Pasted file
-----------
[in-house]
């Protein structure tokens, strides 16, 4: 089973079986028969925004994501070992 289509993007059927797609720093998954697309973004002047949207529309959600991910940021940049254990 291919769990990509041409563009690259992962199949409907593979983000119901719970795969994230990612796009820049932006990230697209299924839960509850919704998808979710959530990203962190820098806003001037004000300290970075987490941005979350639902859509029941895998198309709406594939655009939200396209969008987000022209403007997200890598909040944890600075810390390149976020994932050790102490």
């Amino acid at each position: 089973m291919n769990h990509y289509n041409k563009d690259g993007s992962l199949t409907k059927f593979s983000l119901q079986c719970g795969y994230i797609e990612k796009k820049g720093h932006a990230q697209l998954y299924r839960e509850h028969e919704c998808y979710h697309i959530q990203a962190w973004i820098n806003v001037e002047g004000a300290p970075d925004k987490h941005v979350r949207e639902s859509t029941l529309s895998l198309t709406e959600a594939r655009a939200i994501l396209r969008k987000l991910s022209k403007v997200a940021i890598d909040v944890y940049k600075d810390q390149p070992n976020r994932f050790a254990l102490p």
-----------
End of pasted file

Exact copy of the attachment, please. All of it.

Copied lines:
[in-house]
């Protein structure tokens, strides 16, 4: 089973079986028969925004994501070992 289509993007059927797609720093998954697309973004002047949207529309959600991910940021940049254990 291919769990990509041409563009690259992962199949409907593979983000119901719970795969994230990612796009820049932006990230697209299924839960509850919704998808979710959530990203962190820098806003001037004000300290970075987490941005979350639902859509029941895998198309709406594939655009939200396209969008987000022209403007997200890598909040944890600075810390390149976020994932050790102490």
């Amino acid at each position: 089973m291919n769990h990509y289509n041409k563009d690259g993007s992962l199949t409907k059927f593979s983000l119901q079986c719970g795969y994230i797609e990612k796009k820049g720093h932006a990230q697209l998954y299924r839960e509850h028969e919704c998808y979710h697309i959530q990203a962190w973004i820098n806003v001037e002047g004000a300290p970075d925004k987490h941005v979350r949207e639902s859509t029941l529309s895998l198309t709406e959600a594939r655009a939200i994501l396209r969008k987000l991910s022209k403007v997200a940021i890598d909040v944890y940049k600075d810390q390149p070992n976020r994932f050790a254990l102490p």